L’IA aurait déjà conquis 31% des marketeurs français

Par Élodie C.
le 20/12/2018

 

Salesforce dresse ‘’l’état du marketing’’ en France et dans le monde.

 

source: https://lareclame.fr/salesforce-marketing-2019-211665?utm_source=La+R%C3%A9clame+Newsletter&utm_campaign=ee71d10b5c-la_Rec_Hebdo_COPY_01&utm_medium=email&utm_term=0_b9409b3e9c-ee71d10b5c-429456749

Comme chaque année et pour sa 5e édition maintenant, Salesforce brosse l’état des lieux du marketing mondial : insights et tendances sont passés au peigne fin après avoir sondé plus de 4 100 leaders du marketing mondial, dont 300 en France. L’étude confirme ainsi l’importance du marketing dans l’optimisation de l’expérience client, celle du l’usage des données personnelles et les questions de protection de la vie privée que cela soulève, ainsi que l’adoption de nouvelles technologies telles que l’intelligence artificielle par les marketeurs.

Ainsi, en France, ils sont 31% à utiliser l’intelligence artificielle (29% dans le monde), un usage en hausse de 47% par rapport à l’année passée, et 33% utilisent des assistants vocaux. En revanche, l’Internet des objets (IoT), c’est-à-dire les objets connectés sont les plus largement adoptés par les marketeurs dans le monde.


Toujours en France, ils sont 48 % des spécialistes français du marketing a déclarer avoir une vue complètement unifiée des sources de données clients.

Ces sources d’informations servant à identifier les consommateurs se sont multipliées avec les années, passant de 12 en moyenne en 2018 contre 10 en 2017 et bientôt 15 en 2019. Parmi elles : les CRM, DMP et autres CDP mais aussi et plus simplement les bases de données marketing comprenant les informations clients.

Des informations essentielles pour améliorer la personnalisation : 95% des spécialistes français estiment sue cela booste leur programme de marketing global, mais aussi l’expérience client. Ainsi :
– Près de la moitié des leaders marketing (48%) affirment que leur équipe gère des initiatives d’expérience client dans l’ensemble de l’entreprise, contre 24% en 2017 ;
– la moitié (51%) des spécialistes du marketing partagent leurs objectifs et indicateurs de succès avec les équipes e-commerce. Ils sont 57% à les partager avec les équipes de vente, et 52% avec les équipes de service client, précise encore l’étude.

« Le marketing devient la colle interfonctionnelle de l’expérience client ».

80% des consommateurs déclarent ainsi que l’expérience fournie par l’entreprise est aussi importante que ses produits et services. Le consommateur veut se sentir unique et véritablement compris par les marques, ce que les équipes marketing ont bien compris. Désormais, 54% des équipes marketing parmi les plus performantes ont le “lead” de l’expérience client au sein de l’entreprise (et 45% des marketeurs toutes catégories confondues). Enfin, 69% des business buyers s’attendent à une expérience d’achat similaire à celle proposée par Amazon, comme les recommandations personnalisées.

À noter qu’à l’ère post Snowden et après les multiples scandales sur l’usage des données personnelles des consommateurs/internautes par les géants de la tech, le respect de la vie privée et la confiance du consommateur sont devenus un enjeu fondamental pour le secteur : 51% des professionnels estiment que leur entreprise est plus concernée sur ces sujets que deux ans auparavant.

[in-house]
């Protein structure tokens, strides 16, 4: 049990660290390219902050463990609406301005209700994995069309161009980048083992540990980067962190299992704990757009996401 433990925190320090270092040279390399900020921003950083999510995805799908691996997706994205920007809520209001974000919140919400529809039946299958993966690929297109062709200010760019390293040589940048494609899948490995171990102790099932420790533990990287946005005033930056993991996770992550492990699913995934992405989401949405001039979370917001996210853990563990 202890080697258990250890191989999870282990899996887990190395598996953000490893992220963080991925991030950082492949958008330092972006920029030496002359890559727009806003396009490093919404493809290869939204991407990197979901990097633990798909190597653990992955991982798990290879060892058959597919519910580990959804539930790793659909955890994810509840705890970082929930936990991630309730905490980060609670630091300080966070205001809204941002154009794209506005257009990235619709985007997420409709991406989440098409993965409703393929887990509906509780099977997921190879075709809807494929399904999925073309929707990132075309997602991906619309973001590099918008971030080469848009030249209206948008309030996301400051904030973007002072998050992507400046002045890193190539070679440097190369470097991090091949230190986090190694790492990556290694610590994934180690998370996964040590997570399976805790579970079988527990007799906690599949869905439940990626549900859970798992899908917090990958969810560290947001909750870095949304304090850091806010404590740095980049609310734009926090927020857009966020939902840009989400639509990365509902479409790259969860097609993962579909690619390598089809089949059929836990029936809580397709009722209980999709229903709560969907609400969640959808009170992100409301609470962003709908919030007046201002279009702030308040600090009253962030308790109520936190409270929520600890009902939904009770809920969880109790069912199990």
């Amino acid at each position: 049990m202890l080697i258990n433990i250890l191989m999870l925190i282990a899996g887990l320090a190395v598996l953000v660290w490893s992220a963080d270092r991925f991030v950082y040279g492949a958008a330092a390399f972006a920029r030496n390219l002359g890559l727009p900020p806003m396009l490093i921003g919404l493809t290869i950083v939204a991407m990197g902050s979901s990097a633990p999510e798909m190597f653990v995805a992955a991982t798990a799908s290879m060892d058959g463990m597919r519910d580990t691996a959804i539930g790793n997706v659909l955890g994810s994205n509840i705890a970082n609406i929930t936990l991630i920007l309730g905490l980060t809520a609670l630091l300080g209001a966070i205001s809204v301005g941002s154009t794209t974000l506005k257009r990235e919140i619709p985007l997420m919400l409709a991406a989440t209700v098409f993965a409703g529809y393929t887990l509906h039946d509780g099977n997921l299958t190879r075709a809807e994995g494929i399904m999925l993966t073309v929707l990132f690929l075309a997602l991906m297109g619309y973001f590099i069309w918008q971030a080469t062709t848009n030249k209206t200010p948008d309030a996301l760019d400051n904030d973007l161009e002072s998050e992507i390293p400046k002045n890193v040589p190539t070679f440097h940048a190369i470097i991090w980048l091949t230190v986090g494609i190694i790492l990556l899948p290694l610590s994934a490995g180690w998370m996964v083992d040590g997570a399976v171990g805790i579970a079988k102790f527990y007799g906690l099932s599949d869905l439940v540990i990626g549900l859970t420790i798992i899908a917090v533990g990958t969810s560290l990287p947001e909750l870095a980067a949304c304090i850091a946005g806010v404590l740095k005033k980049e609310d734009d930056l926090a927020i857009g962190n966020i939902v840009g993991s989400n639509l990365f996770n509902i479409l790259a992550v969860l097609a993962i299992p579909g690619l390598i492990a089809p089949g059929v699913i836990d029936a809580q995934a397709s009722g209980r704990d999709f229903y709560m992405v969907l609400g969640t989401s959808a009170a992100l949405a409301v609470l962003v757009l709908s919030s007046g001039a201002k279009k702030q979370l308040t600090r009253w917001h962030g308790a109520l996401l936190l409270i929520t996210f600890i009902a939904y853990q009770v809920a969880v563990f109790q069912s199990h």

Enfin au chapitre des indicateurs les plus importants à suivre pour les marketeurs du monde entier, la croissance des revenus truste le haut du classement pour 74% des sondés, suivi par l’efficacité des ventes (64%) et les analytics web (61%). La satisfaction des clients arrive quant à elle en bonne 4e place (60%).

Pour obtenir l’intégralité de l’étude, c’est ici !

Méthodologie

Les données du présent rapport proviennent d’une enquête à double insu menée du 13 août au 23 septembre 2018, qui a généré 4 101 réponses de dirigeants en marketing à temps plein – occupant un poste de gestionnaire ou de cadre supérieur en Amérique du Nord, Amérique latine, Asie Pacifique et Europe. En France 300 responsables marketing ont été interrogés. Tous les répondants sont des panélistes tiers (non limités aux clients Salesforce). Pour d’autres données démographiques de l’enquête, voir page 56.
Les chiffres ayant été arrondis, les totaux en pourcentage ne correspondent pas tous à 100 % dans le présent rapport. Tous les calculs de comparaison sont effectués à partir des nombres totaux (et non des nombres arrondis).

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IBM Watson Marketing Releases 2019 Marketing Trends Report Focused on Emerging Trends Redefining the Profession in the Shift to AI

IBM Watson Marketing Releases 2019 Marketing Trends Report Focused on Emerging Trends Redefining the Profession in the Shift to AI

Top Drivers Include “the Emotion Economy,” Tech-First Marketers, and AI-Powered Personalization, Supported by New Roles in Data and Agile Marketing

With artificial intelligence (AI) continuing to gain usage among marketing professionals, IBM announced a new report from IBM Watson Marketing identifying a new breed of marketers coming to the forefront. Driven by a growing need to meaningfully structure data to enable actionable, real-time decision making IBM’s 2019 Marketing Trends Report provides practical insights for businesses to stay ahead of the forces driving these changes.

“It’s not often an entire profession experiences a sea change the likes of which has profoundly impacted all facets of marketing, but we are in that moment,” said Sylvia Vaquer, Co-Founder & Chief Creative Officer, SocioFabrica. “This transformation fueled by AI-powered inferential connections provides a rare opportunity to rearchitect the whole ‘marketing house,’ but it’s critical to have practical knowledge to capitalize on it.”